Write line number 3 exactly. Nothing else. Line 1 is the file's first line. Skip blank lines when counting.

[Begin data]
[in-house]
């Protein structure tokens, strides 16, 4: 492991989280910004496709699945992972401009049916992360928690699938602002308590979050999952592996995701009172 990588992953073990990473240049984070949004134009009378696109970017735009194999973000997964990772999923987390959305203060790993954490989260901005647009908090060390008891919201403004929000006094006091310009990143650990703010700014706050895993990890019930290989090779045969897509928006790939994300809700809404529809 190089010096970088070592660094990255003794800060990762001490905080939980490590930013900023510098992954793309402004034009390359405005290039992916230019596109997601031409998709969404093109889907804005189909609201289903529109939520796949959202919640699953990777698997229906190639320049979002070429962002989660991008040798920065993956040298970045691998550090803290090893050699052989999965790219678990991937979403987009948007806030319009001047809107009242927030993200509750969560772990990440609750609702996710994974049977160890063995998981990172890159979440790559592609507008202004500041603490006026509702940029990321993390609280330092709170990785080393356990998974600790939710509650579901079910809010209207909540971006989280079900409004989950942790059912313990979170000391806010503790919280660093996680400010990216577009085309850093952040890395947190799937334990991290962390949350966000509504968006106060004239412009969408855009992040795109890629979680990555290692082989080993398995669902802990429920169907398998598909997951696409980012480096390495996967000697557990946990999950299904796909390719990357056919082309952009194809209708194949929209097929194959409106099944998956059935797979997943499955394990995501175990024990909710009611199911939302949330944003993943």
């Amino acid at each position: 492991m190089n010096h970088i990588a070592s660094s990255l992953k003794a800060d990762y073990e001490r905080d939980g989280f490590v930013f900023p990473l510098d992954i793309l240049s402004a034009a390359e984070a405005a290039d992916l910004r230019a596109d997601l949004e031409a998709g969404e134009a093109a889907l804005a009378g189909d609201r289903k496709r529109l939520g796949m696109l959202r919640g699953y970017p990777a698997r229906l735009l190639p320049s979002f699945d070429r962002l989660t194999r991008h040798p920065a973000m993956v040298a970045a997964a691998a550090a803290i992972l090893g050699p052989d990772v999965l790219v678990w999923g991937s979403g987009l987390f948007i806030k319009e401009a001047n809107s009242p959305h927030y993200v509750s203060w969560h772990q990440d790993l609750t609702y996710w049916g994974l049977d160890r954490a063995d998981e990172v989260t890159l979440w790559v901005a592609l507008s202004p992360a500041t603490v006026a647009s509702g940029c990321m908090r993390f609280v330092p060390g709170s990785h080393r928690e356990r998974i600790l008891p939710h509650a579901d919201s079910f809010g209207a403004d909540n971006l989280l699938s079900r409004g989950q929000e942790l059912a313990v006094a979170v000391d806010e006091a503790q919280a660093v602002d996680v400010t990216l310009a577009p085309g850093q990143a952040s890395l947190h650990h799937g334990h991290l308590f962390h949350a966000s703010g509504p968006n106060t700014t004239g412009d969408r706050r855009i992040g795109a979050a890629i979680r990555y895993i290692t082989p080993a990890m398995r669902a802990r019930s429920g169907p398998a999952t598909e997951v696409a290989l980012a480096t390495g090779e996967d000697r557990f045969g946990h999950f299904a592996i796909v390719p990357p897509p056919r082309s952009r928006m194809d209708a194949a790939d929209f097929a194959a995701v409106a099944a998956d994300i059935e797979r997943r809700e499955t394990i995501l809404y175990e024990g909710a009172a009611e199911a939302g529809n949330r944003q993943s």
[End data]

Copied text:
């Amino acid at each position: 492991m190089n010096h970088i990588a070592s660094s990255l992953k003794a800060d990762y073990e001490r905080d939980g989280f490590v930013f900023p990473l510098d992954i793309l240049s402004a034009a390359e984070a405005a290039d992916l910004r230019a596109d997601l949004e031409a998709g969404e134009a093109a889907l804005a009378g189909d609201r289903k496709r529109l939520g796949m696109l959202r919640g699953y970017p990777a698997r229906l735009l190639p320049s979002f699945d070429r962002l989660t194999r991008h040798p920065a973000m993956v040298a970045a997964a691998a550090a803290i992972l090893g050699p052989d990772v999965l790219v678990w999923g991937s979403g987009l987390f948007i806030k319009e401009a001047n809107s009242p959305h927030y993200v509750s203060w969560h772990q990440d790993l609750t609702y996710w049916g994974l049977d160890r954490a063995d998981e990172v989260t890159l979440w790559v901005a592609l507008s202004p992360a500041t603490v006026a647009s509702g940029c990321m908090r993390f609280v330092p060390g709170s990785h080393r928690e356990r998974i600790l008891p939710h509650a579901d919201s079910f809010g209207a403004d909540n971006l989280l699938s079900r409004g989950q929000e942790l059912a313990v006094a979170v000391d806010e006091a503790q919280a660093v602002d996680v400010t990216l310009a577009p085309g850093q990143a952040s890395l947190h650990h799937g334990h991290l308590f962390h949350a966000s703010g509504p968006n106060t700014t004239g412009d969408r706050r855009i992040g795109a979050a890629i979680r990555y895993i290692t082989p080993a990890m398995r669902a802990r019930s429920g169907p398998a999952t598909e997951v696409a290989l980012a480096t390495g090779e996967d000697r557990f045969g946990h999950f299904a592996i796909v390719p990357p897509p056919r082309s952009r928006m194809d209708a194949a790939d929209f097929a194959a995701v409106a099944a998956d994300i059935e797979r997943r809700e499955t394990i995501l809404y175990e024990g909710a009172a009611e199911a939302g529809n949330r944003q993943s």